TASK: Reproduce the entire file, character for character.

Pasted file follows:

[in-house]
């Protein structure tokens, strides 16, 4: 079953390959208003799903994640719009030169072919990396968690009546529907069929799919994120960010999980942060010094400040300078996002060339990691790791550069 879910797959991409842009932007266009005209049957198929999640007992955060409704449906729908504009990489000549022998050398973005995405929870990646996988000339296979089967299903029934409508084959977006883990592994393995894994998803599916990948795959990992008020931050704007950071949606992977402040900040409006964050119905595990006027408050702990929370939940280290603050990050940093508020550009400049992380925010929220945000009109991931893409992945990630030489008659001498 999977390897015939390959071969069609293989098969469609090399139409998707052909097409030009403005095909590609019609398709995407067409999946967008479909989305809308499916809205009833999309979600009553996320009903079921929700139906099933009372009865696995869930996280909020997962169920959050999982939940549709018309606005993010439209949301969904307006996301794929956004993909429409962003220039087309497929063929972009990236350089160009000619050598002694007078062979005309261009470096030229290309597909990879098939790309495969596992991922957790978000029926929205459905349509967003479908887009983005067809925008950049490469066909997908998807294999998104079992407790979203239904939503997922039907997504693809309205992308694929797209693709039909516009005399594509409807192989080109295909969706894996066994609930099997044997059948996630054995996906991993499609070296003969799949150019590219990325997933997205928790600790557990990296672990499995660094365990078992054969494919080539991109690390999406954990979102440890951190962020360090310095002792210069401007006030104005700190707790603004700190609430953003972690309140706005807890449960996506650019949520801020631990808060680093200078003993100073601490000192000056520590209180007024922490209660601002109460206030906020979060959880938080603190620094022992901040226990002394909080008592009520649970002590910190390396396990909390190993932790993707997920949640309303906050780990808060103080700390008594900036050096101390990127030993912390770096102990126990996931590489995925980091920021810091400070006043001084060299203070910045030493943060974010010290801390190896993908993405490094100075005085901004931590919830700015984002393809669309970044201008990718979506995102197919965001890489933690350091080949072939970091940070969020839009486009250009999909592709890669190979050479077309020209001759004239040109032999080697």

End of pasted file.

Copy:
[in-house]
């Protein structure tokens, strides 16, 4: 079953390959208003799903994640719009030169072919990396968690009546529907069929799919994120960010999980942060010094400040300078996002060339990691790791550069 879910797959991409842009932007266009005209049957198929999640007992955060409704449906729908504009990489000549022998050398973005995405929870990646996988000339296979089967299903029934409508084959977006883990592994393995894994998803599916990948795959990992008020931050704007950071949606992977402040900040409006964050119905595990006027408050702990929370939940280290603050990050940093508020550009400049992380925010929220945000009109991931893409992945990630030489008659001498 999977390897015939390959071969069609293989098969469609090399139409998707052909097409030009403005095909590609019609398709995407067409999946967008479909989305809308499916809205009833999309979600009553996320009903079921929700139906099933009372009865696995869930996280909020997962169920959050999982939940549709018309606005993010439209949301969904307006996301794929956004993909429409962003220039087309497929063929972009990236350089160009000619050598002694007078062979005309261009470096030229290309597909990879098939790309495969596992991922957790978000029926929205459905349509967003479908887009983005067809925008950049490469066909997908998807294999998104079992407790979203239904939503997922039907997504693809309205992308694929797209693709039909516009005399594509409807192989080109295909969706894996066994609930099997044997059948996630054995996906991993499609070296003969799949150019590219990325997933997205928790600790557990990296672990499995660094365990078992054969494919080539991109690390999406954990979102440890951190962020360090310095002792210069401007006030104005700190707790603004700190609430953003972690309140706005807890449960996506650019949520801020631990808060680093200078003993100073601490000192000056520590209180007024922490209660601002109460206030906020979060959880938080603190620094022992901040226990002394909080008592009520649970002590910190390396396990909390190993932790993707997920949640309303906050780990808060103080700390008594900036050096101390990127030993912390770096102990126990996931590489995925980091920021810091400070006043001084060299203070910045030493943060974010010290801390190896993908993405490094100075005085901004931590919830700015984002393809669309970044201008990718979506995102197919965001890489933690350091080949072939970091940070969020839009486009250009999909592709890669190979050479077309020209001759004239040109032999080697």